Dental bridges are one of the ways by which you could replace a missing tooth with a prosthetic. As the name suggests, this is done not by fitting a removable tooth in the missing spot, but rather by creating a “bridge” by attaching a false tooth to the adjacent teeth.
Bridges work especially well for patients who are missing several teeth in a cluster because the same two attachments can replace the entire set.
Dental Bridge Material
Dental bridges can be crafted from a variety of materials, including:
- Gold, though it’s a relatively expensive choice;
- Metal alloys, which can be inexpensive, but which can stand out starkly when compared to normal teeth;
- Porcelain, a material less durable than metal, but more similar to teeth;
- A combination of the above. Porcelain fused to metal or PFM is a common choice because it can somewhat achieve the best of both worlds.
As with so many dental procedures, the benefits and drawbacks of each material vary, so before the procedure we will talk with you and recommend the best option for your particular case.
Common Reasons for Getting a Dental Bridge
Just like many other dental procedures, bridges have specific instances where they do better than others. We commonly recommend dental bridges for the following cases:
- Fill in a missing tooth, or a group of missing teeth
- Repair facial shape
- Fix chewing and speech issues resulting from missing teeth
- Prevent damage to neighboring teeth
- Avoid needing a removable denture
While bridges work extraordinarily well in some situations, however, there is an important caveat — dental bridges replace teeth at the cost of the health of the adjacent teeth. This is because the bridges have to be anchored somehow, and this typically means that the teeth next to the gap need to be shaved down and modified to accommodate the attachment.
Obviously, the dentist will make sure this adjustment doesn’t overly damage the teeth involved, but the trade-off is a consideration that you should think about when choosing between dental prosthetic options.
What Does the Dental Bridge Procedure Look Like?
Once you decide that a dental bridge is a right option for you, the real work begins. Your dentist typically begins by preparing the abutment teeth (described above) that form the boundaries of the dental bridge. The teeth that support the bridge must be carefully modified and “re-contoured” so that a dental crown can be fitted over them seamlessly in the future. This part of the procedure can sound scary but is quite safe.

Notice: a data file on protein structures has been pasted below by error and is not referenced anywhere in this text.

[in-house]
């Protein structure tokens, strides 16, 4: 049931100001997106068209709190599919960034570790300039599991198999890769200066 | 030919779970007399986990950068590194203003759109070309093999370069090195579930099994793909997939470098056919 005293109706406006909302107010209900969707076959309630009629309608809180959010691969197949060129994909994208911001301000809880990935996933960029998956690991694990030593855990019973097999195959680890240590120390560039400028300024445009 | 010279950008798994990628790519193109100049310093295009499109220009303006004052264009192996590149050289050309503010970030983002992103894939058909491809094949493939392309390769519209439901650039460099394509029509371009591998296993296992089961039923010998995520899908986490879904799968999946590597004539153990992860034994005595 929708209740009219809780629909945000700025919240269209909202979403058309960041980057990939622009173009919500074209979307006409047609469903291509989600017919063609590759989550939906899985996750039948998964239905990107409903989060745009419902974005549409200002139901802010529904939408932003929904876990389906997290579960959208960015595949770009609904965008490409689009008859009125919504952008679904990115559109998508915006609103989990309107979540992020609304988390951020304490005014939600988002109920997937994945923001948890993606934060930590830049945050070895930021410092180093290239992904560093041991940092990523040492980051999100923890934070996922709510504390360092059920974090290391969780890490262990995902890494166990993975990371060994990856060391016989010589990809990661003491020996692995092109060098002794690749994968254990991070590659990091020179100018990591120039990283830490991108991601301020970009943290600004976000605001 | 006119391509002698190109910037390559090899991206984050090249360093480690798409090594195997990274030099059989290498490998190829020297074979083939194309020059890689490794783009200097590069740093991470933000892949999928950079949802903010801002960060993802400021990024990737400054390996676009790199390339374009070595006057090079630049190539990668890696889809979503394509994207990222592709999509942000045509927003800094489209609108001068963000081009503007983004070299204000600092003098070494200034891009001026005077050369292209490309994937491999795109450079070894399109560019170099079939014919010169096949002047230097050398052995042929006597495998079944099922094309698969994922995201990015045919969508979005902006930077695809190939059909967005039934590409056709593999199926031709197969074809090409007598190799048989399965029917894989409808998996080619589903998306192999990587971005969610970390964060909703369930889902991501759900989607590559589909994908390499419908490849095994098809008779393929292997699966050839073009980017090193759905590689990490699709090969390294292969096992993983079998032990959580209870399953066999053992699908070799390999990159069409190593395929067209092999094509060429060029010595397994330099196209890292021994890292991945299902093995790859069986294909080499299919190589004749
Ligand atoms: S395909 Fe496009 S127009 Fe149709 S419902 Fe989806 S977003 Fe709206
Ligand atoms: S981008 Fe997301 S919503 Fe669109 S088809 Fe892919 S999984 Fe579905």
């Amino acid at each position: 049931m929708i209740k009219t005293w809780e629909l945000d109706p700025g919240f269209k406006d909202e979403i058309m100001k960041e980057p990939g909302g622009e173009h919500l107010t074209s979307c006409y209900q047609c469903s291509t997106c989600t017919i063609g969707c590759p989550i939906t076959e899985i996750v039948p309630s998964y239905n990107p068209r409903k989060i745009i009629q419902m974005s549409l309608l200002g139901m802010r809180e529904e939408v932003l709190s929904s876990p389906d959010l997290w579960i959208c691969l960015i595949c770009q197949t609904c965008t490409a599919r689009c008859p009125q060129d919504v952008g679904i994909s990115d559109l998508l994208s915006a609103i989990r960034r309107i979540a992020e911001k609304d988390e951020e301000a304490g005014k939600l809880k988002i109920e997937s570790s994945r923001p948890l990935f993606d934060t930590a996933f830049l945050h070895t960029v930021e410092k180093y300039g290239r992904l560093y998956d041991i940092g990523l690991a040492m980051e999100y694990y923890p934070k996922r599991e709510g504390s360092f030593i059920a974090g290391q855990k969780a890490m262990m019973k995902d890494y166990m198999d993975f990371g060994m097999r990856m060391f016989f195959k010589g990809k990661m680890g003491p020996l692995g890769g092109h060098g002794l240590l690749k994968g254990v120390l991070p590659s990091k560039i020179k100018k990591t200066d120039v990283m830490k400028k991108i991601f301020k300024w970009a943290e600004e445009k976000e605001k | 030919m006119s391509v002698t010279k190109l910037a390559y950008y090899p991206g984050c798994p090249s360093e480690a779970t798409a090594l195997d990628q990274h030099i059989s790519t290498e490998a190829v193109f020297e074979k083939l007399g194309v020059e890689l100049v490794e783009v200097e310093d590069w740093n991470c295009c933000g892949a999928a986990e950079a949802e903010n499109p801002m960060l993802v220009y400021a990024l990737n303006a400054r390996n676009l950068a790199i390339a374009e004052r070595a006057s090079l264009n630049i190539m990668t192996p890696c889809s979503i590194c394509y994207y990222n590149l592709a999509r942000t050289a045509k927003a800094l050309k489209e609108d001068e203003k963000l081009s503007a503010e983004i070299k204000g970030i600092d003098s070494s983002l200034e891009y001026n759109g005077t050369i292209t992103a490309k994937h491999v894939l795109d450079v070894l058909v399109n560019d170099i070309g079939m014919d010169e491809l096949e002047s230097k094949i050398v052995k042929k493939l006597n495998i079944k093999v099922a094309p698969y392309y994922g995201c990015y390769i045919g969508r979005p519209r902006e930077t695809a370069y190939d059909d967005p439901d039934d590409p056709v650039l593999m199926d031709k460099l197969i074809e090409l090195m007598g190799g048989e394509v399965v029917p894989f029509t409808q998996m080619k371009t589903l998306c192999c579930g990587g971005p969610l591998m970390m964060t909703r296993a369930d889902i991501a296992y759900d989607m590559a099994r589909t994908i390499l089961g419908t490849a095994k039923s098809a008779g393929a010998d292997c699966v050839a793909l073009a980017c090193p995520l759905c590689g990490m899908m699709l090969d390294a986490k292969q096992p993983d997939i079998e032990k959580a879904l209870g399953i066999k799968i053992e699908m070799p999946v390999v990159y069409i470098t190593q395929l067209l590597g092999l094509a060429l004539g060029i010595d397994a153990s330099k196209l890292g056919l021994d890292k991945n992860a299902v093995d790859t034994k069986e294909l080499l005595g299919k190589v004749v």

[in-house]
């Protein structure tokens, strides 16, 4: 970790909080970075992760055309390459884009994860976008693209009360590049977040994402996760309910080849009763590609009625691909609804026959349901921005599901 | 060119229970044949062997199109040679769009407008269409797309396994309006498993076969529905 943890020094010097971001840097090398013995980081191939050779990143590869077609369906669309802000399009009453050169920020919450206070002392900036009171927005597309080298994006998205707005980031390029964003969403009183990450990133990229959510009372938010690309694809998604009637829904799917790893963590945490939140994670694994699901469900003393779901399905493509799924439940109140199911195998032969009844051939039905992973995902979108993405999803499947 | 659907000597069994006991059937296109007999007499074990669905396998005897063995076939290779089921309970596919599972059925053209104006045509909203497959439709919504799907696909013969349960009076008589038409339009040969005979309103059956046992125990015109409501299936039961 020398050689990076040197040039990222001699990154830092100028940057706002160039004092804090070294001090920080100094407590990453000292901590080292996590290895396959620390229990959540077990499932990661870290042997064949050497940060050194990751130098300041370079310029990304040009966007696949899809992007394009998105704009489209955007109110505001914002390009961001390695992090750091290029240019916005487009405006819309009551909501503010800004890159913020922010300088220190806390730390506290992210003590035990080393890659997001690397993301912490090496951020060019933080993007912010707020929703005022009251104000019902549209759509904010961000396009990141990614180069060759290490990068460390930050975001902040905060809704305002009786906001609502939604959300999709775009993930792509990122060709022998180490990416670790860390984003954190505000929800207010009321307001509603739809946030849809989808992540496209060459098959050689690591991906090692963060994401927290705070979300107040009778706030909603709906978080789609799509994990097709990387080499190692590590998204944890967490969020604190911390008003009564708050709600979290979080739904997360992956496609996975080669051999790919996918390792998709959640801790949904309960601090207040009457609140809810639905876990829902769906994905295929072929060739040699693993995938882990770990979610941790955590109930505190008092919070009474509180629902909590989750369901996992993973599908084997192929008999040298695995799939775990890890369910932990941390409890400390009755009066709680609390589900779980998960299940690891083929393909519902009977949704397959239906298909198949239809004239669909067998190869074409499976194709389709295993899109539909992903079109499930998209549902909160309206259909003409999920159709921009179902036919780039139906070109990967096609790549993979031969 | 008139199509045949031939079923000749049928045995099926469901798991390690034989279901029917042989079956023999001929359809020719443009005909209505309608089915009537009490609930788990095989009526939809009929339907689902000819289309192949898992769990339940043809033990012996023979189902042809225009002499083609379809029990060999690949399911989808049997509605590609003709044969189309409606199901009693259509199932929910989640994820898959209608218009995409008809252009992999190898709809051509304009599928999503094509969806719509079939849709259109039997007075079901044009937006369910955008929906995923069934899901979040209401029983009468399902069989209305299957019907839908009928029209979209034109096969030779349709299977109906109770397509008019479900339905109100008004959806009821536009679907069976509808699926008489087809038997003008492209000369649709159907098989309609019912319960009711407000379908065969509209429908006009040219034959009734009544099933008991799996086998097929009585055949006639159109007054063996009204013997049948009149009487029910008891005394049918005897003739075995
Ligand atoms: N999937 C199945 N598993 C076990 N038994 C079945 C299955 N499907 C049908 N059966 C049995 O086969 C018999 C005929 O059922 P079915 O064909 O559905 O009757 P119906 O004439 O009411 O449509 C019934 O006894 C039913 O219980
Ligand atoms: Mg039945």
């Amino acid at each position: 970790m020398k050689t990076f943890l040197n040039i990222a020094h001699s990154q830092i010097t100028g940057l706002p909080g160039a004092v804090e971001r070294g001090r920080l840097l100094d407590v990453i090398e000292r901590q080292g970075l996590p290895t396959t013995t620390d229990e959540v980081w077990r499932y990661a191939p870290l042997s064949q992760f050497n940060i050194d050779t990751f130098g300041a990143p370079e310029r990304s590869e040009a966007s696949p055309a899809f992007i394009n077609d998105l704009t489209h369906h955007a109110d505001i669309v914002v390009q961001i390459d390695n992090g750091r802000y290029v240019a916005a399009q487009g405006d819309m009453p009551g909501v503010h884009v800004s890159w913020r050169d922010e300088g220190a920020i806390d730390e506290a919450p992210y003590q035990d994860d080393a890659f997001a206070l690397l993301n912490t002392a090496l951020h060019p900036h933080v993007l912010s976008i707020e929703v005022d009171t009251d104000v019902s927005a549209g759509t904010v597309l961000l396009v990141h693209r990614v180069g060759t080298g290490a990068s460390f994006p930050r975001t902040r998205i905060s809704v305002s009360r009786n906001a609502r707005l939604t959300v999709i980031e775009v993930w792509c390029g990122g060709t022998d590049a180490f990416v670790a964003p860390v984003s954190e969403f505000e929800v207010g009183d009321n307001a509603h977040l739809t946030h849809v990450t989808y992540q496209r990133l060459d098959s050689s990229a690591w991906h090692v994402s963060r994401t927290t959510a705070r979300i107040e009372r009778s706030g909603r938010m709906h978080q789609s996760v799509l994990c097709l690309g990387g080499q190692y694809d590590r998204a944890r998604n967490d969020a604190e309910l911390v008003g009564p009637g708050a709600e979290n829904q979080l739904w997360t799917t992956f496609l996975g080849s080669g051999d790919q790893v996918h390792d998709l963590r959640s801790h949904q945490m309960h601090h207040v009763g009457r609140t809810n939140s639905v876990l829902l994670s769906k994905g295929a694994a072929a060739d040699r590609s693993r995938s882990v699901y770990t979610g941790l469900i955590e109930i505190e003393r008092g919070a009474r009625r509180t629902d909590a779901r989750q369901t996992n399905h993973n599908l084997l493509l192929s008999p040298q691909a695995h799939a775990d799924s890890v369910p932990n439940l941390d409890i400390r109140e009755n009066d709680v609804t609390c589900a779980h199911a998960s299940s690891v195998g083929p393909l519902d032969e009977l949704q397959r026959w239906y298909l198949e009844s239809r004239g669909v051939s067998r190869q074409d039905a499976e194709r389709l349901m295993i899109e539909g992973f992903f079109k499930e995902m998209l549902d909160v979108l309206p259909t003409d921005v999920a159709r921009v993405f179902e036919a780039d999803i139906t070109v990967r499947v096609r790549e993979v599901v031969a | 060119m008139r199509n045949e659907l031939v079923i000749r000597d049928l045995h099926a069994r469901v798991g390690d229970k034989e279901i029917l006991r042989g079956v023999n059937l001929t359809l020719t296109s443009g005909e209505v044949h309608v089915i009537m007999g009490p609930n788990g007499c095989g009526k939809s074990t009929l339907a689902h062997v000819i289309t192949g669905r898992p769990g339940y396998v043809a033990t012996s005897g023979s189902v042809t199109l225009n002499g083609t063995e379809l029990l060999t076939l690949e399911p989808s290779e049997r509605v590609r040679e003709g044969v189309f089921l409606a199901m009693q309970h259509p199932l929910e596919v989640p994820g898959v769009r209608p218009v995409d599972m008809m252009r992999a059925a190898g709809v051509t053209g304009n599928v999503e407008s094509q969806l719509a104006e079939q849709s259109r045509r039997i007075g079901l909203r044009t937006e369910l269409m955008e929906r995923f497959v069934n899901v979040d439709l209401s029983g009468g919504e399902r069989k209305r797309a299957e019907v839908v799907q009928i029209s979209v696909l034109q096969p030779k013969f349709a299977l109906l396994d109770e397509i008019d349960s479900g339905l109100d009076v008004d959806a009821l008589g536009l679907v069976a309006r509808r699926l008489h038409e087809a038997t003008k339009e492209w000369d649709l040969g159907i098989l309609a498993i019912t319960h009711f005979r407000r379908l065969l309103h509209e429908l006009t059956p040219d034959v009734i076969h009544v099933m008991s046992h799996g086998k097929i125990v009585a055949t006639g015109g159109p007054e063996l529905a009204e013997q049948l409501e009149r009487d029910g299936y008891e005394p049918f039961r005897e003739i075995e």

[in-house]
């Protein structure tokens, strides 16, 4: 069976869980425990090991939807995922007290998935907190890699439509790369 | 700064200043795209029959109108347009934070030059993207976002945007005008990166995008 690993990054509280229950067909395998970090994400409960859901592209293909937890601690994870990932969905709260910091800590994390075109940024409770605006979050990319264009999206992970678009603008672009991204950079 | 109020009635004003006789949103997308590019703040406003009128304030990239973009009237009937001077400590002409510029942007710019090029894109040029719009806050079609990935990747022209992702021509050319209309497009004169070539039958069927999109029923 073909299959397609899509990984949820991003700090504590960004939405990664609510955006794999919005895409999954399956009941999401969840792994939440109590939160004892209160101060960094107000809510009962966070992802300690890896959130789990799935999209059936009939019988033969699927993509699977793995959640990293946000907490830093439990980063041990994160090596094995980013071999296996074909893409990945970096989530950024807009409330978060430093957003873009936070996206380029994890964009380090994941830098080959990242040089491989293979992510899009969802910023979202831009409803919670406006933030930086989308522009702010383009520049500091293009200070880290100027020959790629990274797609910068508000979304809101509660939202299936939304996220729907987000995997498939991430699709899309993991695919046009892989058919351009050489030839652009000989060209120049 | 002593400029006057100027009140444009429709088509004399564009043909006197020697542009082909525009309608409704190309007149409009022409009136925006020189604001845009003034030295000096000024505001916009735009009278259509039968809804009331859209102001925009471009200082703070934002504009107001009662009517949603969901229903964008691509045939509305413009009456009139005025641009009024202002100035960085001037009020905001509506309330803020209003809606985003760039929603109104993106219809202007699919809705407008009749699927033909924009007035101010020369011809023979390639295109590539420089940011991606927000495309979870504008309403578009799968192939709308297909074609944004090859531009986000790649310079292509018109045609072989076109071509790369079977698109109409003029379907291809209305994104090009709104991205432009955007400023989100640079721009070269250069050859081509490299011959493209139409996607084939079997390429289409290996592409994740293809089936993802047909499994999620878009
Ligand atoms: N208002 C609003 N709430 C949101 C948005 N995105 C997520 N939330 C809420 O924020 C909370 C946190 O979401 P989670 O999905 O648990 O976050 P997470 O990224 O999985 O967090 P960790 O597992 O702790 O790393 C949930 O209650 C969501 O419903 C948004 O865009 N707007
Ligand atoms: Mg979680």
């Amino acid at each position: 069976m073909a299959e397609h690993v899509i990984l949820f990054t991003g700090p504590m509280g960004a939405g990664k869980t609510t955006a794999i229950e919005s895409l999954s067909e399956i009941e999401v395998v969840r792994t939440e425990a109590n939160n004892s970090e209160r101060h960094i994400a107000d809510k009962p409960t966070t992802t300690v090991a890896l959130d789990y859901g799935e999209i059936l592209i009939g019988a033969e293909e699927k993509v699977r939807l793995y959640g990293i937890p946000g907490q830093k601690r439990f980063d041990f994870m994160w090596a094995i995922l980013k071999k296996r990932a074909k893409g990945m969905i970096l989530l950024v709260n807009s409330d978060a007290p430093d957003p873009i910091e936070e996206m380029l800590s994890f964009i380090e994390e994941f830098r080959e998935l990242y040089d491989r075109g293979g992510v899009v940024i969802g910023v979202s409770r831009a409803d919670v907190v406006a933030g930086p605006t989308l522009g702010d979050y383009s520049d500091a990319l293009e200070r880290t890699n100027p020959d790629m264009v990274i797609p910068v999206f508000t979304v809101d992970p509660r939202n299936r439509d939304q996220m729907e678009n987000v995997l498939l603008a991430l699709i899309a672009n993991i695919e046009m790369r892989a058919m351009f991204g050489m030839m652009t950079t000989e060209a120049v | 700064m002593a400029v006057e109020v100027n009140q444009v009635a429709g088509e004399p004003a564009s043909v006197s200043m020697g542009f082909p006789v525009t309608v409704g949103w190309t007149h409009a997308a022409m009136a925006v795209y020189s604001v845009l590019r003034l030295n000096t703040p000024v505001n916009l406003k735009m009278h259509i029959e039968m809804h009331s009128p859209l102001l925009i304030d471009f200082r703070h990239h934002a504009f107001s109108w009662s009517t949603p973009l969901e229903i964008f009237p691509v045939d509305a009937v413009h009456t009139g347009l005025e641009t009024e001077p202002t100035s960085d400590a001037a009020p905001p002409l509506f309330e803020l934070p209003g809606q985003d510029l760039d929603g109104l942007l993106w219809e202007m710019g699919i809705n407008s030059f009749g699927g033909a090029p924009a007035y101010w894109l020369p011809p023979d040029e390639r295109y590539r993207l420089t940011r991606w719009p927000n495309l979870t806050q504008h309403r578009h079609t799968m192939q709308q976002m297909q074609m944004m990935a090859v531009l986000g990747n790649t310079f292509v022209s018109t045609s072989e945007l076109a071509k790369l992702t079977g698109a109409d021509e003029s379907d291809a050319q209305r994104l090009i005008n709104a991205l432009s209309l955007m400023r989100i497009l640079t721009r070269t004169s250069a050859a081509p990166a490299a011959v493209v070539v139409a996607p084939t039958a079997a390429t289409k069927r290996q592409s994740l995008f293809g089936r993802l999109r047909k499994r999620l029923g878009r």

After the teeth are prepared, a temporary bridge is typically attached to protect the area while your dentist begins to model and fashion the actual dental bridge. Because dental bridges are usually permanent, long-term attachments, accuracy, and precision are especially crucial. Your dentist will do everything he or she can to make the bridge resemble your own teeth as much as possible to minimize future complications.
When the bridge is appropriately finished, the dentist will remove your temporary bridge before installing and adjusting the permanent bridge. This adjustment period can take several visits. Our dentists want to make sure that the bridge fits perfectly. When the best shape has been achieved, he or she will cement the bridge in place, leaving you with a permanent dental prosthetic that returns full functionality to your teeth. Some variation is possible. For example, your dentist might decide to attach the bridge with dental implants rather than by placing dental crowns. But, for the most part, the procedure should resemble the one described above.
Questions about Dental Bridges?
If you’re missing any teeth, or if you just want to learn more about the procedure, you should talk to one of our qualified dentists! At Mint Dental Alaska, we’re more than happy to discuss your specific dental scenario and plan out the best treatment for you. Contact our office today to set up an appointment! We can be reached by phone at (907) 646-8670.